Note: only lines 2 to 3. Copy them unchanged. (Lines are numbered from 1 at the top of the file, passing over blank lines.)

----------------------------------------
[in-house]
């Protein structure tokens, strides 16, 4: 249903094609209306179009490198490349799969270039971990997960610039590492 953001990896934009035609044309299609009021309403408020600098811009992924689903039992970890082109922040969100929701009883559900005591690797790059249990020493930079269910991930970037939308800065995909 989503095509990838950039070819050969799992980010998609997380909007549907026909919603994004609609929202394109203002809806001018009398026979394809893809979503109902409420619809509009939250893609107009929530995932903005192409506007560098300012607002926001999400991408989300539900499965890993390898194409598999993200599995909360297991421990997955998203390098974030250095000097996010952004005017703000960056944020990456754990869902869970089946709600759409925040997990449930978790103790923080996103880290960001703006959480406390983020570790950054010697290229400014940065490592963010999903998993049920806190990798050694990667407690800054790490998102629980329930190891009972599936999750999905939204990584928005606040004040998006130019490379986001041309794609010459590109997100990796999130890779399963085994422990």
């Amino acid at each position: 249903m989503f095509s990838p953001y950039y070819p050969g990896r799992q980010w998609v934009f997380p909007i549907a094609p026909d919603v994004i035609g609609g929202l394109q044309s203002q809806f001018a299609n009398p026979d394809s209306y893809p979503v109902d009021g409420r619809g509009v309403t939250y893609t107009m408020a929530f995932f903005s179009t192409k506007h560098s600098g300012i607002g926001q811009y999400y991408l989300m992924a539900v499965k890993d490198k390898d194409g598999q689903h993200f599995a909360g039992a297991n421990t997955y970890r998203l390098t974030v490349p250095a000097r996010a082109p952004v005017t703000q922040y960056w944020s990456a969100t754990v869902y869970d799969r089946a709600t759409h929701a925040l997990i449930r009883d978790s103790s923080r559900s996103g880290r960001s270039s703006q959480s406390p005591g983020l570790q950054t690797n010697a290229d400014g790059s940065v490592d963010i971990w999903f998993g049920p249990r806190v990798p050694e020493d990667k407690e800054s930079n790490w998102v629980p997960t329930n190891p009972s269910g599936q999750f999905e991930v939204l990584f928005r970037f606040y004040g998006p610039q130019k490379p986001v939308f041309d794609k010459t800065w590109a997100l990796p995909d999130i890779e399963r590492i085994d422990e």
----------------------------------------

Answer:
């Protein structure tokens, strides 16, 4: 249903094609209306179009490198490349799969270039971990997960610039590492 953001990896934009035609044309299609009021309403408020600098811009992924689903039992970890082109922040969100929701009883559900005591690797790059249990020493930079269910991930970037939308800065995909 989503095509990838950039070819050969799992980010998609997380909007549907026909919603994004609609929202394109203002809806001018009398026979394809893809979503109902409420619809509009939250893609107009929530995932903005192409506007560098300012607002926001999400991408989300539900499965890993390898194409598999993200599995909360297991421990997955998203390098974030250095000097996010952004005017703000960056944020990456754990869902869970089946709600759409925040997990449930978790103790923080996103880290960001703006959480406390983020570790950054010697290229400014940065490592963010999903998993049920806190990798050694990667407690800054790490998102629980329930190891009972599936999750999905939204990584928005606040004040998006130019490379986001041309794609010459590109997100990796999130890779399963085994422990």
């Amino acid at each position: 249903m989503f095509s990838p953001y950039y070819p050969g990896r799992q980010w998609v934009f997380p909007i549907a094609p026909d919603v994004i035609g609609g929202l394109q044309s203002q809806f001018a299609n009398p026979d394809s209306y893809p979503v109902d009021g409420r619809g509009v309403t939250y893609t107009m408020a929530f995932f903005s179009t192409k506007h560098s600098g300012i607002g926001q811009y999400y991408l989300m992924a539900v499965k890993d490198k390898d194409g598999q689903h993200f599995a909360g039992a297991n421990t997955y970890r998203l390098t974030v490349p250095a000097r996010a082109p952004v005017t703000q922040y960056w944020s990456a969100t754990v869902y869970d799969r089946a709600t759409h929701a925040l997990i449930r009883d978790s103790s923080r559900s996103g880290r960001s270039s703006q959480s406390p005591g983020l570790q950054t690797n010697a290229d400014g790059s940065v490592d963010i971990w999903f998993g049920p249990r806190v990798p050694e020493d990667k407690e800054s930079n790490w998102v629980p997960t329930n190891p009972s269910g599936q999750f999905e991930v939204l990584f928005r970037f606040y004040g998006p610039q130019k490379p986001v939308f041309d794609k010459t800065w590109a997100l990796p995909d999130i890779e399963r590492i085994d422990e």